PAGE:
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How Does Functional Neurodiagnostics Inform Surrogate Decision-Making for Patients with Disorders of Consciousness? A Qualitative Interview Study with Patients’ Next of Kin

  • Leah Schembs
  • Maria Ruhfass
  • Eric Racine
  • Ralf J. Jox
  • Andreas Bender
  • Martin Rosenfelder
  • Katja KuehlmeyerEmail author
Original Paper



Functional neurodiagnostics could allow researchers and clinicians to distinguish more accurately between the unresponsive wakefulness syndrome (UWS) and the minimally conscious state (MCS). It remains unclear how it informs surrogate decision-making.


To explore how the next of kin of patients with disorders of consciousness (DOC) interpret the results of a functional neurodiagnostics measure and how/why their interpretations influence their attitudes towards medical decisions.

Methods and Sample

We conducted problem-centered interviews with seven next of kin of patients with DOC who had undergone a functional HD-EEG examination at a neurological rehabilitation center in Germany. The examination included an auditory oddball paradigm and a motor imagery task to detect hidden awareness. We analyzed the interview transcripts using structuring qualitative content analysis.


Regardless of the diagnostic results, all participants were optimistic of the patients’ meaningful recovery. We hypothesize, that participants deal with the results of examinations according to their belief system. Thus, an unfavorable evaluation of the patient’s state (e.g., a “negative” HD-EEG-result) had the potential to destabilize the participant’s belief system. To re-stabilize or to prevent the destabilization of their belief system, participants used different strategies. Participants accepted a “positive” HD-EEG result since it stabilized their belief system.


We hypothesize, that a group of next of kin of patients with DOC deals with functional neurodiagnostics results on the basis of the result’s value and their high hope that the patient will recover meaningfully. A psychological mechanism seems to moderate the impact of functional neurodiagnostics on surrogate treatment decisions.


Unresponsive wakefulness syndrome (UWS) Persistent vegetative state (PVS) Minimally conscious state (MCS) Functional neuroimaging Electroencephalography (EEG) Family care givers 



This article is part of LS’s cumulative dissertation (Dr. med.) at the Medical Faculty of LMU Munich. The assistance provided by Marion Arndt in approaching the participants and ensuring their informed consent, by Silke Ohlmeier for transcribing interviews and sharing her insights during early stages of the analysis with us, by Lukas Martinez who translated some of the interview quotes from German into English and by Lars Schrodberger who finalized the layout of the figure is very much appreciated. We are grateful to participants of different research meetings where we were able to discuss our study, foremost in Germany at the rehabilitation center where the examinations of the patients were conducted, the Qualitative Workshop [Qualitative Werkstatt] at LMU Munich, the Institute for Ethics, History and Theory of Medicine at LMU Munich, the Palliative Medicine Research Network under the lead of Prof. Dr. Gian Domenico Borasio in Munich and in Canada a meeting with the Montréal Neuroethics Network and a Journal Club at the Neuroethics Research Unit at the IRCM and a poster presentation at the 21st International Congress on Palliative Care. Last but not least, we would like to express our great appreciation to the participants of this study who shared their personal experiences with us. We also express our gratitude to the Friedrich-Baur-Stiftung who funded our study (Grant Number: 12/14, funding period 8/2014 to 07/2016) and the Max Weber Program who funded LS’s research stay at the IRCM, Montréal, Canada and her visit to the 21st International Congress on Palliative Care. Furthermore, ER receives a career award from the Fonds de recherche du Québec – Santé (FRQ-S).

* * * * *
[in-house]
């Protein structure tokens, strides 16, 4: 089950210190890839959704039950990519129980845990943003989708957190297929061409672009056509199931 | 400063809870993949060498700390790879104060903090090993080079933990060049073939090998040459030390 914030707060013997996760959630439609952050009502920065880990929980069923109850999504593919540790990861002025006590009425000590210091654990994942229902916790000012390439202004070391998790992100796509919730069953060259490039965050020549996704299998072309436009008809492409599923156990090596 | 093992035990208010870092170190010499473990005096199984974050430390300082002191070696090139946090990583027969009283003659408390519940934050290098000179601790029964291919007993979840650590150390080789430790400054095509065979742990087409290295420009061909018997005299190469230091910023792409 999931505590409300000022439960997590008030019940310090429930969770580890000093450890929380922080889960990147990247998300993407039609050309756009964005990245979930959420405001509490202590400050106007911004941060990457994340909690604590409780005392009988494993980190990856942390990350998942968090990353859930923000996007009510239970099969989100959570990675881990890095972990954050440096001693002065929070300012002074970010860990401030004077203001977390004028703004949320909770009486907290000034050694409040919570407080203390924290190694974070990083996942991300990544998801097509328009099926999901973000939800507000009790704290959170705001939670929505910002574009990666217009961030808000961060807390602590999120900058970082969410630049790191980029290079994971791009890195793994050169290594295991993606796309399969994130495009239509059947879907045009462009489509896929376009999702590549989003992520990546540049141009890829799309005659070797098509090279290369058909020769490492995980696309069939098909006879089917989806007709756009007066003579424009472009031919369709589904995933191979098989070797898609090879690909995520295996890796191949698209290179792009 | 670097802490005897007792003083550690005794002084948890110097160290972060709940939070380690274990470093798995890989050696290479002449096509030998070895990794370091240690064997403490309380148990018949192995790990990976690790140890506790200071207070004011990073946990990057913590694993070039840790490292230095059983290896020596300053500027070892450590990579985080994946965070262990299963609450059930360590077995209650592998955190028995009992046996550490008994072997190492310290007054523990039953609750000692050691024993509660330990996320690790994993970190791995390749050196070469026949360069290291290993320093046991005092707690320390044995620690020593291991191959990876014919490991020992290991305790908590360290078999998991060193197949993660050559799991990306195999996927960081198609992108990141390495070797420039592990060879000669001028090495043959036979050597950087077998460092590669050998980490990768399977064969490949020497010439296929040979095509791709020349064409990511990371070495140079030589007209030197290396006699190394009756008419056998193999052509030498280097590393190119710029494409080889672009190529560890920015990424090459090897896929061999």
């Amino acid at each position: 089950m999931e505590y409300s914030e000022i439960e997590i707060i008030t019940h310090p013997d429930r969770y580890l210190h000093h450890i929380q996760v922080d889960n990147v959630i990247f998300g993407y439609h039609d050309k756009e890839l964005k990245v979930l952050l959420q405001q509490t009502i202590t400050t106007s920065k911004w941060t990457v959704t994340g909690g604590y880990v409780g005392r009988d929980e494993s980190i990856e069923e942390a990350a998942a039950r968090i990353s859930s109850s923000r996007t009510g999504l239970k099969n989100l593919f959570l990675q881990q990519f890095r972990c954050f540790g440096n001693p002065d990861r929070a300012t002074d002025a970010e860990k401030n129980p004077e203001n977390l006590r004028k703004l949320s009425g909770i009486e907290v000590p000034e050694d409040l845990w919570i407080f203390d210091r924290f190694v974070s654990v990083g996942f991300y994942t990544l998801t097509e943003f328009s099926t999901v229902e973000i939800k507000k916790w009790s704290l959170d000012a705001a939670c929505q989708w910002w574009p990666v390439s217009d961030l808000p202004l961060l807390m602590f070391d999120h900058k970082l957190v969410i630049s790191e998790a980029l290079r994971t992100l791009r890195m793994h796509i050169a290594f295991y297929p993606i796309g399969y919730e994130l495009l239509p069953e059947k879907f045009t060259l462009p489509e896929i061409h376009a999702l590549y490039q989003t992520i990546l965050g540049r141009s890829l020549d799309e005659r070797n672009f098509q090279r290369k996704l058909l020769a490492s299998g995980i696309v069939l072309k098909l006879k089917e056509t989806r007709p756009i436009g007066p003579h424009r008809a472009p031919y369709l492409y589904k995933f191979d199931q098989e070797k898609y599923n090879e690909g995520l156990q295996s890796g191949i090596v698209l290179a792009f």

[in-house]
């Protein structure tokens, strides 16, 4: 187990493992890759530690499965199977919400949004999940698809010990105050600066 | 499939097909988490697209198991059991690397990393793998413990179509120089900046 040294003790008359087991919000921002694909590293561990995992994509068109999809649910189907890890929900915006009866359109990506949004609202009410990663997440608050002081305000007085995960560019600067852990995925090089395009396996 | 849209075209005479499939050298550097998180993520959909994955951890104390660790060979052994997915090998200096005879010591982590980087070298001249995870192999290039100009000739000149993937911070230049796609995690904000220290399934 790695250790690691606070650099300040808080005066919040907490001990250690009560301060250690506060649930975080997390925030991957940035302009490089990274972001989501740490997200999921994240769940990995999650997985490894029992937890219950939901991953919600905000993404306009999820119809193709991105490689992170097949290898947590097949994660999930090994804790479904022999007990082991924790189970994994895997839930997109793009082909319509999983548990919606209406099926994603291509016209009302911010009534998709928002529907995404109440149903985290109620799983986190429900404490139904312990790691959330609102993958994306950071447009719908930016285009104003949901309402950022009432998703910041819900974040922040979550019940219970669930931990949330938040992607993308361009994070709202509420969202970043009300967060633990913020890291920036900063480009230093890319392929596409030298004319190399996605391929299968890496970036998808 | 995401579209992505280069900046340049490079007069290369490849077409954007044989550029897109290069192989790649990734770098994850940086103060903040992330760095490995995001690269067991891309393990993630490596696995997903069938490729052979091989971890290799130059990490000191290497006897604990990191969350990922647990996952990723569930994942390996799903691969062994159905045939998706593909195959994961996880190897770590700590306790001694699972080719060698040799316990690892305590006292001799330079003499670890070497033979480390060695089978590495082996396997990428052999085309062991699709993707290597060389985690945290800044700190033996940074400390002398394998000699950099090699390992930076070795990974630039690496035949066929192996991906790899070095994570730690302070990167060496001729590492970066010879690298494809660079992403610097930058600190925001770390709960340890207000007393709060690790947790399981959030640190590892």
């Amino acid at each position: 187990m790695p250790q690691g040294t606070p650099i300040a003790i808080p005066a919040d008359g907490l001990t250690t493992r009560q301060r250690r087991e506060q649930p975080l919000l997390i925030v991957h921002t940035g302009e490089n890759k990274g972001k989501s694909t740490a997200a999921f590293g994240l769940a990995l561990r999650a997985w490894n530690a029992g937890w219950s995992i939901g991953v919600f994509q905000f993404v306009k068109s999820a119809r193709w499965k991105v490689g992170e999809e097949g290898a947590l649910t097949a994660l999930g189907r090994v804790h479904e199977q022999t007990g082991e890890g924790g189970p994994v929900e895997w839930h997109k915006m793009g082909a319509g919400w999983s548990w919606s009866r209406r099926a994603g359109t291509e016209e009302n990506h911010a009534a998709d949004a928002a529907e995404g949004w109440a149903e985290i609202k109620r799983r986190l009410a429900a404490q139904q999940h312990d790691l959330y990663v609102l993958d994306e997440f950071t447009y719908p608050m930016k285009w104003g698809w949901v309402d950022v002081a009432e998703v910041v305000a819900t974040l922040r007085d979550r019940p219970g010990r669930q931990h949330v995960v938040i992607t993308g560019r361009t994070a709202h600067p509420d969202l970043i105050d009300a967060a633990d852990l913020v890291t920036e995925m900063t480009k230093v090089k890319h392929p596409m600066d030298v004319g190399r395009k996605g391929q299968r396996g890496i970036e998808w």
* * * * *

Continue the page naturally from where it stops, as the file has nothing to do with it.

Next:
Compliance with Ethical Standards

Research involving Human Participants: All procedures performed in studies involving human participants were in accordance with the ethical standards of the institutional and/or national research committee and with the 1964 Helsinki declaration and its later amendments or comparable ethical standards.

Informed consent

Informed consent was obtained from all individual participants included in the study.

Disclosure of potential conflicts of interest

All authors declare no conflict of interest.


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Copyright information

© Springer Nature B.V. 2020

Authors and Affiliations

  1. 1.Institute of Ethics, History and Theory of MedicineLMU MunichMunichGermany
  2. 2.Pragmatic Health Ethics Research Unit, Institut de recherches cliniques de Montréal (IRCM)MontrealCanada
  3. 3.Department of NeurologyUniversity Hospital, LMU MunichMunichGermany
  4. 4.Therapiezentrum BurgauBurgauGermany
  5. 5.Clinical Ethics Unit and Institute of Humanities in MedicineLausanne University Hospital and University of LausanneLausanneSwitzerland
  6. 6.Service of Palliative and Supportive Care, Department of MedicineLausanne University HospitalLausanneSwitzerland

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